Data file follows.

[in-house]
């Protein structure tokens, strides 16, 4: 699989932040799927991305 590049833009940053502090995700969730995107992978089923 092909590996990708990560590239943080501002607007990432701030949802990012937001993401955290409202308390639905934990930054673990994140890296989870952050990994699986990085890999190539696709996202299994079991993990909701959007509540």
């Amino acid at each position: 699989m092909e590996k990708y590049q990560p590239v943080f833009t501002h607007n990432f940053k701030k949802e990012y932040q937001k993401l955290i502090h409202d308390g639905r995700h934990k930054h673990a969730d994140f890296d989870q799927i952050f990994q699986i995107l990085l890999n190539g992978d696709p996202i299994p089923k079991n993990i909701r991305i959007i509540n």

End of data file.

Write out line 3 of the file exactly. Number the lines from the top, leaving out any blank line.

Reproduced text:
């Amino acid at each position: 699989m092909e590996k990708y590049q990560p590239v943080f833009t501002h607007n990432f940053k701030k949802e990012y932040q937001k993401l955290i502090h409202d308390g639905r995700h934990k930054h673990a969730d994140f890296d989870q799927i952050f990994q699986i995107l990085l890999n190539g992978d696709p996202i299994p089923k079991n993990i909701r991305i959007i509540n």